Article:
Do hybrids differ that much in starch type?
Do hybrids differ that much in starch type?
by Bill Mahanna and Ev Thomas
Mahanna is with Pioneer, a DuPont Business, and is an adjunct professor at Iowa State University; Thomas is retired from the William H. Miner Agricultural Research Institute and president of Oak Point Agronomics Ltd.
There has been an explosion of interest among seed corn buyers about the differences in the type of starch found in hybrids. What these discussions are referring to is the amount of floury (also called soft or dent) endosperm versus vitreous (also called hard or flinty) endosperm.
Floury endosperm contains the white-colored starch granules found in the center of the kernel as shown in Figure 1. They are more loosely bound in a starch:zein protein (prolamin) matrix. Dent corn derives its name because this softer starch “dents in” at the top of the kernel as it matures.
Vitreous starch is the higher-density, yellowish-colored starch granules found on the outer edges of a mature kernel which are more tightly bound in a starch:protein matrix. Vitreous starch becomes more prominent as the kernel approaches dry grain harvest maturity (postblack layer). Popcorn would be considered nearly 100 percent vitreous starch.
Hybrids with more floury starch generally have lower test weight due to kernel reduced density (more air space between starch granules). However, only about 40 percent of the variation in grain density can be attributed to test weight. The remainder is due to the influences of kernel size, shape, maturity, germ content, and pericarp slickness.
The relationship between kernel density and vitreous starch levels at dry grain maturity, when the kernel has the highest level of hard starch, is illustrated in Figure 2. Note the shaded area indicating the typical range of vitreous starch in commercial hybrids. Research comparing the starch digestibility of floury genetics against flinty hybrids has certainly furthered the understanding of the mechanisms of starch digestion. However, caution is needed when extrapolating these “bookend” comparisons to what dairymen will observe from high-yielding, commercially available hybrids.
vitreousness can aid in the understanding of digestion mechanisms
but have little appli-cability to high-yielding commercially available corn hybrids.
According to Ohio State researchers, the level of kernel vitreousness has little, if any, impact on the digestibility of starch in fermented forms of corn such as silage or high-moisture grain. Consequently, total tract starch digestibility typically exceeds 96 percent for adequately fermented silage or high-moisture corn.
Microbial activity during fermentation and the chemical action of various fermentation end-products (acids, yeast-generated alcohol) alter kernel storage proteins, removing most of the negative effects of zeins (prolamins) on starch digestibility. There is a strong positive relationship between the level of soluble protein (or ammonia nitrogen) in corn grain and the improved ruminal starch digestibility of corn grain over time in fermented storage.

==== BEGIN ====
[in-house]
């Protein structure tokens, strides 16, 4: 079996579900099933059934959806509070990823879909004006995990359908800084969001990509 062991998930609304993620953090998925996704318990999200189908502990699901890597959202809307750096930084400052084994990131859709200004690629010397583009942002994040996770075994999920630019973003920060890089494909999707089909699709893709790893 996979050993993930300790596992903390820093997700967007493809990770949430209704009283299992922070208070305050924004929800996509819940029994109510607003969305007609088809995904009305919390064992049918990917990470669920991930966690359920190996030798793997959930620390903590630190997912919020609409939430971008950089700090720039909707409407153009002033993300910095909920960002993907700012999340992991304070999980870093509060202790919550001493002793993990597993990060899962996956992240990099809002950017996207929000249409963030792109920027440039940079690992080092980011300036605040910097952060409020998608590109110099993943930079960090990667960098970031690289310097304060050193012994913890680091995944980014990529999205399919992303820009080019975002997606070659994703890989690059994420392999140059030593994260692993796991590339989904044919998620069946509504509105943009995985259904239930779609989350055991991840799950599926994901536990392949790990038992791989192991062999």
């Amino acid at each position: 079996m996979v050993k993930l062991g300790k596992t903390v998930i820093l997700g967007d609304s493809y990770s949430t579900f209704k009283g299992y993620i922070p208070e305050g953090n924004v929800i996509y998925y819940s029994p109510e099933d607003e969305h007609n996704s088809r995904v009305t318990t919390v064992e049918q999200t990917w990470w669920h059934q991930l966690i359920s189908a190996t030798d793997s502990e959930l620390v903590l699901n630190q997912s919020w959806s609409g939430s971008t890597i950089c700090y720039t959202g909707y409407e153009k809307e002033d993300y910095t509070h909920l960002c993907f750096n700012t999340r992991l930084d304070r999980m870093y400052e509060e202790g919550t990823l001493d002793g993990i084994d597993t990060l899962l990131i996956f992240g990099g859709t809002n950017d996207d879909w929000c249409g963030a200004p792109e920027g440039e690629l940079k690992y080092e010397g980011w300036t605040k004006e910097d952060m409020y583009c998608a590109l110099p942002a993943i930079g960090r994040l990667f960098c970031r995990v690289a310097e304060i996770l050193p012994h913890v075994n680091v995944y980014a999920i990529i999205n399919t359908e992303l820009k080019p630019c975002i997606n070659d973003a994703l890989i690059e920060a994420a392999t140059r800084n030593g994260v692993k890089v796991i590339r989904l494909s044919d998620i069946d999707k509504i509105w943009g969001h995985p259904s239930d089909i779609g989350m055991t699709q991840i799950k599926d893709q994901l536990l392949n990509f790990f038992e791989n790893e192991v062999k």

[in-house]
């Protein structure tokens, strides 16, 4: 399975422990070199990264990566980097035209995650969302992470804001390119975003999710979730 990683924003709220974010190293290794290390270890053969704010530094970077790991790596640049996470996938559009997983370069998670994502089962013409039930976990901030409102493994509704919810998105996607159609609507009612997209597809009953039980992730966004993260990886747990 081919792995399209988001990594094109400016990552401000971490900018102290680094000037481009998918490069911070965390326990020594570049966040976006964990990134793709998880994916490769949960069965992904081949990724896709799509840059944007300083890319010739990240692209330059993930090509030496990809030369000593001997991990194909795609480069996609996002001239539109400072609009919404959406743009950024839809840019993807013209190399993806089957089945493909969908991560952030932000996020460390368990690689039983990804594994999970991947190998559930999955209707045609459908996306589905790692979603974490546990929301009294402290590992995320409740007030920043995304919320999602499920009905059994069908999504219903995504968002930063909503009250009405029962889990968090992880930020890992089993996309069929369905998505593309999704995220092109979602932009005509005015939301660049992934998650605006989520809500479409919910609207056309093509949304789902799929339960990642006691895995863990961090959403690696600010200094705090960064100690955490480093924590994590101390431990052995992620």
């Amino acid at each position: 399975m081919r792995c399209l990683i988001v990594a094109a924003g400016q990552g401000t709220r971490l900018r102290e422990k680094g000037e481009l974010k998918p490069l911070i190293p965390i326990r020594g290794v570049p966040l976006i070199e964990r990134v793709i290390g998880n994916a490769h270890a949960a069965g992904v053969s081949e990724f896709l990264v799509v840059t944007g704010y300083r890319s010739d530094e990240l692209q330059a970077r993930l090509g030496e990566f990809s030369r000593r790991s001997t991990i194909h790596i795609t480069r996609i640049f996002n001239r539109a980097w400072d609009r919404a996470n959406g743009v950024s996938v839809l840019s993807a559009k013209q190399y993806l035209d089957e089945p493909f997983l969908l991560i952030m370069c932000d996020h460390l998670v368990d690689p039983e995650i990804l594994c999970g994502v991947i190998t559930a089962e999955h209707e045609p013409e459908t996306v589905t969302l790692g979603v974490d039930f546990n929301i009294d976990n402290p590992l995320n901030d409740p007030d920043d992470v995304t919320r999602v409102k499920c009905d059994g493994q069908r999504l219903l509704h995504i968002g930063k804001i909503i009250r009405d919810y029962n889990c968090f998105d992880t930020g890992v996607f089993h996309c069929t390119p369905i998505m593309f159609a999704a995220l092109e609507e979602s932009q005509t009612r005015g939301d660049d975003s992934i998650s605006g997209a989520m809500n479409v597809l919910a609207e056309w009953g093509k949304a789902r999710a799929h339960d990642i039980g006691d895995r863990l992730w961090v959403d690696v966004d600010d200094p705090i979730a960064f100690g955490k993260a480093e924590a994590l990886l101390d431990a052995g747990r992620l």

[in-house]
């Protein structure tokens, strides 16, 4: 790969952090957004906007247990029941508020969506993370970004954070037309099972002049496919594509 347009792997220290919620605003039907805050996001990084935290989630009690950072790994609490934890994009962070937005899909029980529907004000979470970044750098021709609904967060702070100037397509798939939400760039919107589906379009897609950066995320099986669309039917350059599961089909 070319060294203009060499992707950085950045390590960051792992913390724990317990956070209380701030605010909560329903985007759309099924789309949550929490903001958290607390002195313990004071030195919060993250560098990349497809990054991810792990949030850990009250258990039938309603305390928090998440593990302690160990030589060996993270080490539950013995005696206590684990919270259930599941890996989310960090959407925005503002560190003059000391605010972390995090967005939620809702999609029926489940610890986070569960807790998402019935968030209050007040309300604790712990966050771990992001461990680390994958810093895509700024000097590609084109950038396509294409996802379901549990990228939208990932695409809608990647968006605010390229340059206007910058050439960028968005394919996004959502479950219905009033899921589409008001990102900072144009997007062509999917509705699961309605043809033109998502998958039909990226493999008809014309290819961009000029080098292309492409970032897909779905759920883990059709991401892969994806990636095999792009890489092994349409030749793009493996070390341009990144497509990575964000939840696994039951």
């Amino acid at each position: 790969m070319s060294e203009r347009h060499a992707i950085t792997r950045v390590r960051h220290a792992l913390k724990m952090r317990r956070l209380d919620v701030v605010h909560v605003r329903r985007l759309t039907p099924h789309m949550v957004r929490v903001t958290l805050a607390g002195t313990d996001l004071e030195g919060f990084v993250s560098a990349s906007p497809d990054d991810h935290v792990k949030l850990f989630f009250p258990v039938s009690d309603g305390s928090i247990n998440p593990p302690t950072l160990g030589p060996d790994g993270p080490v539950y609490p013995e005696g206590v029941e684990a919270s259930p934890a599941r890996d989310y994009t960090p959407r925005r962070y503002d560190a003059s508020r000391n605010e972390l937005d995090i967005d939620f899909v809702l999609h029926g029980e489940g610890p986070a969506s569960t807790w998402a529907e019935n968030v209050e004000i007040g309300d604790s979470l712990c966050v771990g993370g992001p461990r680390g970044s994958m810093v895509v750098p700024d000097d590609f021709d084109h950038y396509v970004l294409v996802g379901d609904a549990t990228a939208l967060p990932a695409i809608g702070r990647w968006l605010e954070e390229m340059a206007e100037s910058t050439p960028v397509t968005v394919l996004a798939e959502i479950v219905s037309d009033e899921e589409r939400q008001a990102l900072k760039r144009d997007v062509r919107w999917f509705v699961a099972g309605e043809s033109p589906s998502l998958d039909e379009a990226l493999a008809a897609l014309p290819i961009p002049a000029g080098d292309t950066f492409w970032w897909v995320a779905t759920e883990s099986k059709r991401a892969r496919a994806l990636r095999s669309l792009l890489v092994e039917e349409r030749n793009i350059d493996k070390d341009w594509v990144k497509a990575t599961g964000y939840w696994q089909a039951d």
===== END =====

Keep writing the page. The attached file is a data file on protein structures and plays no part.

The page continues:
If corn kernels are fed fully mature and not fermented, as in the case of dry corn grain, research from France indicates that fine-grinding can remove the negative impact of vitreous endosperm on starch digestibility. This is something nutritionists have learned simply by watching cows (and manure) and is the reason for feeding fine-ground dry corn (600 to 1,000 microns) rather than rolled or cracked corn to high-producing cows. Steers can successfully be fed coarser grain because they have less fiber in their diet and a much slower ruminal starch passage rate than lactating cows.
For corn fed as dry, ground, or rolled grain, starch from finely ground, more floury, endosperm hybrids will generally be more extensively degraded in the rumen compared to starch from more vitreous hybrids. However, with acidosis as a common nutritional malady, is boosting ruminal starch digestibility always the goal?
High ruminally available starch may or may not be of benefit depending upon other starchy ingredients like corn silage, the relative need for ruminal microbial protein production, and the possible desire to shift starch digestion to the intestines to reduce the potential for acidosis.
For corn fed as fermented corn silage or high-moisture corn, more vitreous hybrids with large kernels (reduced pericarp:endosperm ratio) appear preferable. This is because they typically have higher grain yields, and the process of fermentation (protein matrix solubilization and acid hydrolysis) will minimize most of the adverse effects of vitreousness.
Not a benefit
It appears counterproductive to recommend hybrid selection for low test weight or kernel vitreousness given these facts:
1. Seed companies do not have data on the level of vitreousness at silage or high-moisture grain harvest maturity.
2. Vitreousness of grain harvested at silage maturity is considerably lower than for dry grain.
3. Adverse effects of vitreousness for dry grain can be largely alleviated by fine grinding.
4. Fermentation significantly re-duces the impact of vitreousness.
5. Selecting hybrids for reduced vitreousness likely depresses grain yields and possibly causes more ear molds.
Rather, it seems prudent to select corn hybrids for traits for which there are significant genetic differences such as silage tonnage, grain yield, and trait packages necessary to protect yield against specific pest and weed challenges. Growers can then fine-tune the selection process with attention to resistance to drought, foliar disease, and ear molds.